Wednesday, December 11, 2019

 Mekong nations must unite to develop as climate changes: Asia-Europe meeting

Sep 23. 2019
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By The Nation

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A two-day 8th meeting between European and Asian nations concluded in Cambodia’s Siem Reap on September 20 with recommendations to enhance partnerships to promote inclusive growth and development.

The annual gathering, “Enhancing Water Partnership towards the Sustainable Development and Inclusive Growth” was hosted September 19-20 by Cambodia National Mekong Committee and discussed key challenges and opportunities around cross-border river basin management.

The 8th Asia-Europe Meeting Sustainable Development Dialogue featured discussions over cooperation in transboundary water management, food and energy security, climate change, and flood and drought issues.

The dialogue brought about 120 participants from river basin networks, academic institutions, public agencies, local and international NGOs, and inter-governmental organisations based in the EU and throughout Asia, including the Mekong region.

“Due to emerging challenges such as climate change and increasing needs for development, while protecting the people’s well-being and the environment, water availability has become a major challenge, demanding our immediate attention and action,” said Lim Kean Hor, the Minister of Water Resources and Meteorology and the CNMC chairman as he opened the Meeting on July 19. “These issues need to be addressed to ensure water resources are managed, conserved and used effectively and sustainably.”

In light of these challenges, the dialogue noted the need to increase joint policy formulation and development planning when it comes to transboundary water partnership and cooperation. This would help ensure synergies and increase opportunities for improved water resources management.

The meeting also agreed it is important for water managers to establish and promote benefit sharing mechanisms in water development and collaboration. It noted such mechanisms would help to balance benefits and costs on a water resources sector-wide scale in the lower Mekong basin in the face of rapid water developments in the region.

The participants found that though the 1995 Mekong Agreement on the Cooperation for sustainable development of the Mekong River Basin had gaps, it provided a sound legal

framework to guide cooperation and management of the Mekong River and related resources.

To increase effective partnerships for water management and development, the attendees suggested river basin organisations make the best use of both emerging and existing cooperation frameworks, including that of the 1995 Mekong Agreement.

Finally, the dialogue recommended that efforts to openly share data and information and to ensure proper coordination of developments should be strengthened because it is one of the key areas to achieving water resource development sustainability.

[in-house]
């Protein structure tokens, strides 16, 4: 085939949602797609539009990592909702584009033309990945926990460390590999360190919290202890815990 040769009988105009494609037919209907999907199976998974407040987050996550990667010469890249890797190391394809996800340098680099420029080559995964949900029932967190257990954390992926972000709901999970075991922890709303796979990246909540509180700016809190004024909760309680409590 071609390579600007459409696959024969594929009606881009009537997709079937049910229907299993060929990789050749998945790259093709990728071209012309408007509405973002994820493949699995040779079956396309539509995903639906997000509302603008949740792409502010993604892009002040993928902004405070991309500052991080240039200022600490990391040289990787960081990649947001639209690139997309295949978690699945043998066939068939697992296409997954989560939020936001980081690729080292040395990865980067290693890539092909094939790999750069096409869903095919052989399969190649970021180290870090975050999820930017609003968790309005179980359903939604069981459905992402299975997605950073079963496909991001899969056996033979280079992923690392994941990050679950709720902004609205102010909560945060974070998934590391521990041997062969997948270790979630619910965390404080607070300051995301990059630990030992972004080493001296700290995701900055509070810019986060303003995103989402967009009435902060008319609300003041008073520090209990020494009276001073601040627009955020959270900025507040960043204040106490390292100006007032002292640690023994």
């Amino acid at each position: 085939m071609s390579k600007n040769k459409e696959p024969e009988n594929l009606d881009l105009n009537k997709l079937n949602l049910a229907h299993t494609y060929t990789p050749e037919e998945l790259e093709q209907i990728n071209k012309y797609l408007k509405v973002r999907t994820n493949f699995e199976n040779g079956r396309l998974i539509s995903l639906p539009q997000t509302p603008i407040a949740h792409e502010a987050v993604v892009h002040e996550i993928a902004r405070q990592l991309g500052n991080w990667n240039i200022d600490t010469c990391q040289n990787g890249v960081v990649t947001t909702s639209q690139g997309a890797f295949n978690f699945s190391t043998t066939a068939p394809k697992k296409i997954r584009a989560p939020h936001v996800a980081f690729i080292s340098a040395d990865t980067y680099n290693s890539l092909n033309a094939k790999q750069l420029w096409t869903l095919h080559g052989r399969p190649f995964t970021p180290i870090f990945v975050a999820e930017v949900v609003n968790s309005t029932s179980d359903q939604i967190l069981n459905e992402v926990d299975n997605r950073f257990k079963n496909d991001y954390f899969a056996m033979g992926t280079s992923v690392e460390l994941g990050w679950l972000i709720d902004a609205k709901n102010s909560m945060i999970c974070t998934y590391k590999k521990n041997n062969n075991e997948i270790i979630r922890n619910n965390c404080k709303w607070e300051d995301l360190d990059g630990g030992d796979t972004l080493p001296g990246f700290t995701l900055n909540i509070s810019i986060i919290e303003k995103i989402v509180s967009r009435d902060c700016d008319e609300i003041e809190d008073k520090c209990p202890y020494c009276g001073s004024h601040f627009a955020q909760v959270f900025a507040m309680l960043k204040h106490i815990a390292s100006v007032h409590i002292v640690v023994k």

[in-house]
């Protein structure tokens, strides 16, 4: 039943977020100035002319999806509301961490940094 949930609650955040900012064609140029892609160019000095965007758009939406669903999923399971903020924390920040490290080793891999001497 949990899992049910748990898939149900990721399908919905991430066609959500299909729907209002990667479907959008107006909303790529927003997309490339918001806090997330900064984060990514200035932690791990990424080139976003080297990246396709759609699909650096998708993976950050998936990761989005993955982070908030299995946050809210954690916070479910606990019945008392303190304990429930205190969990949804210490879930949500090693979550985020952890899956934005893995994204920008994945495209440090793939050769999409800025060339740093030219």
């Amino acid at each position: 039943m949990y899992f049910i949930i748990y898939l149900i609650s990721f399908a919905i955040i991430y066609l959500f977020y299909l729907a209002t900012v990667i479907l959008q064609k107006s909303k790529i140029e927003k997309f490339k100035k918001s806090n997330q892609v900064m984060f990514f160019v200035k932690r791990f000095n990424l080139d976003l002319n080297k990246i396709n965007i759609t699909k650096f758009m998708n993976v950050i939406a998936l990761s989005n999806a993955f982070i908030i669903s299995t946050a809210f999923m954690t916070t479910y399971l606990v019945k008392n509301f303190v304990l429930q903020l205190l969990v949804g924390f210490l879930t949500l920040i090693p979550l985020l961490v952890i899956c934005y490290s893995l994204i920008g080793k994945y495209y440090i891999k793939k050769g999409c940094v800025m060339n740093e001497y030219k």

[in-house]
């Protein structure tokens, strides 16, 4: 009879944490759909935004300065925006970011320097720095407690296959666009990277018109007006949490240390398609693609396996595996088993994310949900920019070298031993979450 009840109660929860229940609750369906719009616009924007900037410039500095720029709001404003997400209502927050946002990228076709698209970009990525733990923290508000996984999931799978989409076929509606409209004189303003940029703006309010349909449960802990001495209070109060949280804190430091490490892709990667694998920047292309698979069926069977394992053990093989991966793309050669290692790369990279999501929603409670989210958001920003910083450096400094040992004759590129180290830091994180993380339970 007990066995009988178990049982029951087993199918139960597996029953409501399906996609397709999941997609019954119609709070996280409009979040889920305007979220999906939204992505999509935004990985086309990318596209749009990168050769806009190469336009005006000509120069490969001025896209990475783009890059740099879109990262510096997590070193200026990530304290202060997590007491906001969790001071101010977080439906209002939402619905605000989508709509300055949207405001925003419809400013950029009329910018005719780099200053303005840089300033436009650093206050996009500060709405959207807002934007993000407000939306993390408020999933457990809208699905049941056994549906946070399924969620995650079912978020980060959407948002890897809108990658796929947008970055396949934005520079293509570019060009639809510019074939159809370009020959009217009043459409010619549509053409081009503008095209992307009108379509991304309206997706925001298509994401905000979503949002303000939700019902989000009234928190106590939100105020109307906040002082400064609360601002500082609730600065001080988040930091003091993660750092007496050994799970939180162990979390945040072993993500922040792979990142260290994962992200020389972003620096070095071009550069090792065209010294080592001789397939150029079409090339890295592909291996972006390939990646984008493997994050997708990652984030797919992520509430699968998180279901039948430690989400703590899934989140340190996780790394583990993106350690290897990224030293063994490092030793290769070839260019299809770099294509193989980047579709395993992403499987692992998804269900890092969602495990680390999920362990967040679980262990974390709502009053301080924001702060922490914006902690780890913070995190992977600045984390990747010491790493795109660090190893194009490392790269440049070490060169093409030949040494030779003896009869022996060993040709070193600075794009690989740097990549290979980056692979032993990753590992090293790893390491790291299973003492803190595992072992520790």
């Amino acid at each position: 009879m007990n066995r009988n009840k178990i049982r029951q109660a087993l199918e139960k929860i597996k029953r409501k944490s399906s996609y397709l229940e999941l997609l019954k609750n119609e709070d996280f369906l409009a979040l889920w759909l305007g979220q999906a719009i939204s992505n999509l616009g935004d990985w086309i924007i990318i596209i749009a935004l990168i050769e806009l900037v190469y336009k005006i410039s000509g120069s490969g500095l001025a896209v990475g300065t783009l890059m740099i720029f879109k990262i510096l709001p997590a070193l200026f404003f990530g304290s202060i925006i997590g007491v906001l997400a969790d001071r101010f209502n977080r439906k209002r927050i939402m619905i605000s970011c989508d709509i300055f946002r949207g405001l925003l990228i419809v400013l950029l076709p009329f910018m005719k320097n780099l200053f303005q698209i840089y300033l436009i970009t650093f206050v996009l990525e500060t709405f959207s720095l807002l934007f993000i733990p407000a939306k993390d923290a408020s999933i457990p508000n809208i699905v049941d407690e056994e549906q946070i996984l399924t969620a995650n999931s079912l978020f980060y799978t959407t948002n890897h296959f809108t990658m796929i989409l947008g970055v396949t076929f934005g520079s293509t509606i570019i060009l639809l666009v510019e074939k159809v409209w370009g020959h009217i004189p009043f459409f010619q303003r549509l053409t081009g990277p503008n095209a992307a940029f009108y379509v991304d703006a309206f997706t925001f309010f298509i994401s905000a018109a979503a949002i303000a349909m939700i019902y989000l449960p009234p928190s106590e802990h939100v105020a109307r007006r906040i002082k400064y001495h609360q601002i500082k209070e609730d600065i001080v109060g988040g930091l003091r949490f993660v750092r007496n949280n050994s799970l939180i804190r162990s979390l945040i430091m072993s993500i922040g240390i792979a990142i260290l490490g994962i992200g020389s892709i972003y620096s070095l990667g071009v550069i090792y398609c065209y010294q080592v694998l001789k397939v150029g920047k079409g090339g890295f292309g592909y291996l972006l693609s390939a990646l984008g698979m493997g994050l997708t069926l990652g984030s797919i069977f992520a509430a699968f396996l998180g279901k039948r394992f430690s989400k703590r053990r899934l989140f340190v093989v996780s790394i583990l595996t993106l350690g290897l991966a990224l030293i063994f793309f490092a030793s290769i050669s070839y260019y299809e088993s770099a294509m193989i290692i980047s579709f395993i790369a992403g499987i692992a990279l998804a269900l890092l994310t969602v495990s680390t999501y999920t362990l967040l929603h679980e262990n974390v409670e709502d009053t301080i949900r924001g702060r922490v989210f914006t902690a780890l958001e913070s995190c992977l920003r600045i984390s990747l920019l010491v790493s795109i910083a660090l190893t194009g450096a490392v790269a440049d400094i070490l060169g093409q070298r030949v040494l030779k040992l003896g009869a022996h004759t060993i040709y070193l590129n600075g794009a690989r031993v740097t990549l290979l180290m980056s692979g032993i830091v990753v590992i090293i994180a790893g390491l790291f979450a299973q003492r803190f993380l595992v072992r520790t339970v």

“A proper coordination between countries in the region and beyond is necessary to avoid or minimise potential transboundary risks and to maximise opportunities,” the chief executive officer of the MRC secretariat, An Pich Hatda, told the gathering. “The development of the shared watercourse must be judicious, fair, reasonable and equitable. It must benefit everyone sharing the river.”

Governments and partners made commitments in line with these challenges and recommendations.

Minister Lim Kean Hor told the meeting that Cambodia is committed to addressing the challenges. “On behalf of the government, I would like to emphasise our firm commitment in supporting and promoting regional and international cooperation and partnership for sustainable water management and development,” he said.

Franck Viault, head of cooperation from a delegation from the EU to Cambodia, said the EU is fully committed to promoting integrated water resources management and effective water governance for long-term stability. “This requires appropriate institutions, reliable data, capacity building, awareness-raising and funding,” he said. “It should foster sustainable water management as well as the consideration of interlinkages with, for instance, energy, food security and ecosystems.”

Zoltan Gyorgy Horvath, the charges d’affaires of the Hungarian Embassy, said, “Hungry is highly devoted to the achievement of the sustainable development goals and believes that the fulfilment of agenda 2030 requires an integrated and comprehensive approach.”

ASEM, comprising 53 partners from across Europe and Asia, is an informal platform for dialogue and cooperation between the two. Its partners represent about 65 per cent of global economy, 60 per cent of global population, 55 per cent of global trade, and 75 per cent of global tourism.

The MRC is an intergovernmental organisation for regional dialogue and cooperation in the lower Mekong river basin, established in 1995 based on the Mekong Agreement between Cambodia, Lao PDR, Thailand and Vietnam. The organisation serves as a regional platform for water diplomacy as well as a knowledge hub of water resources management for the sustainable development of the region.

 

 

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